Porteño Corner: Professor & Owner, San Telmo Colonial, Inés Cortazo

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Inés Cortazo
Professor/ Owner, San Telmo Colonial
Age: 78
San Telmo






• When did you open up the San Telmo Colonial Guesthouse?

A brother of mine opened it up, oh a long time ago, and in the last twenty years we started receiving foreigners. We were the first!

Before that we received mostly national tourists. I called it ‘the divorce club’ because we received a lot of guests who were in the midst of separating from their partner and looking for a new place or waiting to see if they might get back together with their husband or wife. Some people stayed here for two years under those circumstances.

So it’s changed through the years, especially after the economic crisis.

Our first foreign guests were tango dancers from Europe and people on sabbatical for three or four months. At first we were recommended a lot because I speak English, French and Portuguese and also we have a pretty relaxed atmosphere.

• What kind of guests do you get these days?

These are apartments with kitchenettes so it doesn’t appeal to every tourist. A lot are German and we get people from Switzerland and France. We get a lot of people involved in the tango world and word has spread mouth to mouth among that community, it has worked well for us.

I have others that come for conferences — Americans and British that come to teach courses.

We don’t want to create false expectations so I let people know that there isn’t 24 hour service here and that we don’t have a bar, that they won’t have a staff looking after their every need like mom and dad. But they will have a good mattress, air conditioning and hot water 24 hours a day and if people want to sit down and have a cup of coffee and talk I’ll do that too.

• How has San Telmo changed through the years?

There is a lot of real estate speculation now in San Telmo. Traditionally it was a neighborhood that was accessible for young people to rent an apartment but it has gotten pretty expensive.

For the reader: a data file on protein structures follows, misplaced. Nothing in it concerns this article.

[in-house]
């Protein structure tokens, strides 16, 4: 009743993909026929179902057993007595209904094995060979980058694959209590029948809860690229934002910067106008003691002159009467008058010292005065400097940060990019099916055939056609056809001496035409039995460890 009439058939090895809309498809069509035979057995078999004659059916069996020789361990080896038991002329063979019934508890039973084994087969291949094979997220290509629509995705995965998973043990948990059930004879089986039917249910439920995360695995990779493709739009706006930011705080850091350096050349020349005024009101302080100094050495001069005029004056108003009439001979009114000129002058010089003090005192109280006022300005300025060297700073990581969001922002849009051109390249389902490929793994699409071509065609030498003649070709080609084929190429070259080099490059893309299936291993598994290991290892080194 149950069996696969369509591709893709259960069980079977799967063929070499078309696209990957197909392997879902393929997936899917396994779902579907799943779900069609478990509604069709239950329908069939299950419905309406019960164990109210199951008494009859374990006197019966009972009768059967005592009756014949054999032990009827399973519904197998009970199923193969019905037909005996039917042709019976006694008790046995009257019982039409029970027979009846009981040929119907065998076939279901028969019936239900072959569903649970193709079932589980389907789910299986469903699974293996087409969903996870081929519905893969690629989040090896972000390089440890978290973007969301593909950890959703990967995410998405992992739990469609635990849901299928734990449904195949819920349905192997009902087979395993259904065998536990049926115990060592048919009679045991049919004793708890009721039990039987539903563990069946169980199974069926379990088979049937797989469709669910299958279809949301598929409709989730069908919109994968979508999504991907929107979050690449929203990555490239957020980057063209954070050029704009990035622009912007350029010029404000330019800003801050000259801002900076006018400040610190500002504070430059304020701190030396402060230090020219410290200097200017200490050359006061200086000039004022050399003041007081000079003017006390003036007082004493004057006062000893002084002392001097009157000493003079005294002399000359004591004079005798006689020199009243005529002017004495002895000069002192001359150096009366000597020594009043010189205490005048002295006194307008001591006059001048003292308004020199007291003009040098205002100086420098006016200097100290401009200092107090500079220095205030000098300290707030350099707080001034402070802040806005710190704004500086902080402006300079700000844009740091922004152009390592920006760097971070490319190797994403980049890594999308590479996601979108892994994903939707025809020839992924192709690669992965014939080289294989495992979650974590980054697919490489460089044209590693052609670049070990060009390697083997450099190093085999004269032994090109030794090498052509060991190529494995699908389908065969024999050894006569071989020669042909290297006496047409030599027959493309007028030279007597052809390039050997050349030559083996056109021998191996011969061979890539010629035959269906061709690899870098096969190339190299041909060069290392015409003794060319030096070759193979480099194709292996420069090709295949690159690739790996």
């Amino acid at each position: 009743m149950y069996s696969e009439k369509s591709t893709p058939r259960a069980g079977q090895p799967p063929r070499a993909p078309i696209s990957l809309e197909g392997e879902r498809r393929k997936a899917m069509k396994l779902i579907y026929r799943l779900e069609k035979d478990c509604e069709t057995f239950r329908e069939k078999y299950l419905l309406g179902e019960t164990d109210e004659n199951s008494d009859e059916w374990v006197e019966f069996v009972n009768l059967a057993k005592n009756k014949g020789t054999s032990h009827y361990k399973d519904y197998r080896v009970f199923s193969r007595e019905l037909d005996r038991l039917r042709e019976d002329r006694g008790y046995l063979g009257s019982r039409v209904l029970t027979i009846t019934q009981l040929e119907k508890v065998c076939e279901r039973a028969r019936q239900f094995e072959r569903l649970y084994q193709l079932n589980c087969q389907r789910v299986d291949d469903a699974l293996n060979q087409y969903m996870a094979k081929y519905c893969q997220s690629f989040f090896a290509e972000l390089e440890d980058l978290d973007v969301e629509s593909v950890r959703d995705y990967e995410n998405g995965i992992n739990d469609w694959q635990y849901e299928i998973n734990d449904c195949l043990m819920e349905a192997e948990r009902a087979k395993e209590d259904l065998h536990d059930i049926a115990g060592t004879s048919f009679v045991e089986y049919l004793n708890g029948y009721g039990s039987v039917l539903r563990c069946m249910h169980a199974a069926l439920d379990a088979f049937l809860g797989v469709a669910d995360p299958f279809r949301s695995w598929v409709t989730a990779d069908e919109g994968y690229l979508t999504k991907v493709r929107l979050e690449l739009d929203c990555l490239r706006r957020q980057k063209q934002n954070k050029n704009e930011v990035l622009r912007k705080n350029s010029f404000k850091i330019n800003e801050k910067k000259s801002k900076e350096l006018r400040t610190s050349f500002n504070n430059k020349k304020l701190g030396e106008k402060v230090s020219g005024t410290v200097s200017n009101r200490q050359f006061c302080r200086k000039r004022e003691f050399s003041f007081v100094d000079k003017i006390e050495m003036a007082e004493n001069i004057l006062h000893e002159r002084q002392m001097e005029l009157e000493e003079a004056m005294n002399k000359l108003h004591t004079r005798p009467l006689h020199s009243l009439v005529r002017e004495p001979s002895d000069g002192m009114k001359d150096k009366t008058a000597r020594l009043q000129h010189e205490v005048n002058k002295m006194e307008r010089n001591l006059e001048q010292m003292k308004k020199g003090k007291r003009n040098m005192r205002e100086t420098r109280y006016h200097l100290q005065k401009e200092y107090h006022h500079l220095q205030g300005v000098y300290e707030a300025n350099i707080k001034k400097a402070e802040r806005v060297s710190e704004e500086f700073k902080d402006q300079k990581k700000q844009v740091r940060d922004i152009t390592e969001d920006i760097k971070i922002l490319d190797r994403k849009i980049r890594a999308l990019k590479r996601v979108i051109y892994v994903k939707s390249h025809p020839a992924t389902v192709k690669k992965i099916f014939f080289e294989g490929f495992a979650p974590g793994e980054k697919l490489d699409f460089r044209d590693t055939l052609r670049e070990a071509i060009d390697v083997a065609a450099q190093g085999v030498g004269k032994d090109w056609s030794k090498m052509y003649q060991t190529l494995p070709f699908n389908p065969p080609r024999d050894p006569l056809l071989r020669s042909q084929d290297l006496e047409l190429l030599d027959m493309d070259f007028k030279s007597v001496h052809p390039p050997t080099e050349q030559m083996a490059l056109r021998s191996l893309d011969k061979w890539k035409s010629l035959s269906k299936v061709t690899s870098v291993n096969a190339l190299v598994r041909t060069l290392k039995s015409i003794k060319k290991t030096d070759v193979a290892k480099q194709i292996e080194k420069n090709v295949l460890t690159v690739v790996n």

I can compare it to Palermo since I lived in Palermo for many years. San Telmo is a neighborhood that has a more family-type feeling. There are the little old ladies in the grocery store, the kids leaving school, the guy in the hardware store that always says hello — it is the day-to-day of the middle class.

So it’s a very friendly neighborhood and a good choice for foreigners. I have people who come once or twice a year and they love to be recognized when they go to the store or the restaurant. You can also do a lot of walking around, it’s easy to get around the city from here.

San Telmo is full of history. We have the most beautiful churches, schools and places like the Liberia de Avila at Bolivar and Alsina streets. Not many neighborhoods can claim that type of history.

• If you lived in San Telmo as a kid you must have visited the Costanera Sur back then, has it changed much?

Yes, it changed a lot. That was the classic place to go when you were 20-years-old to walk around hand-in-hand with your boyfriend. There were little carts and choripan (sausage sandwich) vendors. Of course, Puerto Madero didn’t even exist.

• And when you were young Argentina must have been much wealthier?

Well, there were poor people back then but the makeup of the underclass is different now. At that time most of the slums contained people who were from other parts of Argentina.

That’s not to say that the people coming to Buenos Aires now bother me. To me people shouldn’t have to do paperwork in order to live somewhere. Borders shouldn’t even exist. If people want to come here, they should be free to come.

• How did you learn three languages aside from Spanish—? That is not so common among many people here.

I studied at an English primary school here in Buenos Aires and in high school I took French. I also studied at the Alliance Frances. I learned Portuguese real quick because I moved to Puerto Alegre (Brazil) during the military dictatorship with my husband and kids.

• Was your life in danger during the dictatorship?

Yes, I was a sociology professor at the university and it was dangerous for professors at that time.

• How had Argentina changed when you returned from Brazil?

It was another country. The dictatorship really marked the country. Obviously, if your friends are dead or have ‘disappeared’ that changes everything. And the people returning had changed as well after living in another country with different customs.

• You are a professor, you have a guesthouse and you raised three kids, how do you do it all?

If you’re not stressed out, it’s possible!